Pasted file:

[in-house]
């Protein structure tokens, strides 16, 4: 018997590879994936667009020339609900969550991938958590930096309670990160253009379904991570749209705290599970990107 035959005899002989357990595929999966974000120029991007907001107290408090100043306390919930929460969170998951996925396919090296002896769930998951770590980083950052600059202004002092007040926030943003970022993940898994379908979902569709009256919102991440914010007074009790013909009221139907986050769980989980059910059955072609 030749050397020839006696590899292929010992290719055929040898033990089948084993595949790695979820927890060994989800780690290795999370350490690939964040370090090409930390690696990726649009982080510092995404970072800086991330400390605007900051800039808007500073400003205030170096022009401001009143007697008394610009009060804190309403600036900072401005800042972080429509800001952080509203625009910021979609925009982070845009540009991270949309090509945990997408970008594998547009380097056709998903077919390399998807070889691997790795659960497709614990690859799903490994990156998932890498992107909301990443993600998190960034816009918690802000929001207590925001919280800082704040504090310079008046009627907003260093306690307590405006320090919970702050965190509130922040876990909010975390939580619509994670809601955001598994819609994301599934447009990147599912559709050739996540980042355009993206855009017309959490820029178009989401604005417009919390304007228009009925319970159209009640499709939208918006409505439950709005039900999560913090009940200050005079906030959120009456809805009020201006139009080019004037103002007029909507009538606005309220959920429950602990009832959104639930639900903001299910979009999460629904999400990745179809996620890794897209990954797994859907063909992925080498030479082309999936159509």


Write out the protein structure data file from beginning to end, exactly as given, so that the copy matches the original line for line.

[in-house]
């Protein structure tokens, strides 16, 4: 018997590879994936667009020339609900969550991938958590930096309670990160253009379904991570749209705290599970990107 035959005899002989357990595929999966974000120029991007907001107290408090100043306390919930929460969170998951996925396919090296002896769930998951770590980083950052600059202004002092007040926030943003970022993940898994379908979902569709009256919102991440914010007074009790013909009221139907986050769980989980059910059955072609 030749050397020839006696590899292929010992290719055929040898033990089948084993595949790695979820927890060994989800780690290795999370350490690939964040370090090409930390690696990726649009982080510092995404970072800086991330400390605007900051800039808007500073400003205030170096022009401001009143007697008394610009009060804190309403600036900072401005800042972080429509800001952080509203625009910021979609925009982070845009540009991270949309090509945990997408970008594998547009380097056709998903077919390399998807070889691997790795659960497709614990690859799903490994990156998932890498992107909301990443993600998190960034816009918690802000929001207590925001919280800082704040504090310079008046009627907003260093306690307590405006320090919970702050965190509130922040876990909010975390939580619509994670809601955001598994819609994301599934447009990147599912559709050739996540980042355009993206855009017309959490820029178009989401604005417009919390304007228009009925319970159209009640499709939208918006409505439950709005039900999560913090009940200050005079906030959120009456809805009020201006139009080019004037103002007029909507009538606005309220959920429950602990009832959104639930639900903001299910979009999460629904999400990745179809996620890794897209990954797994859907063909992925080498030479082309999936159509």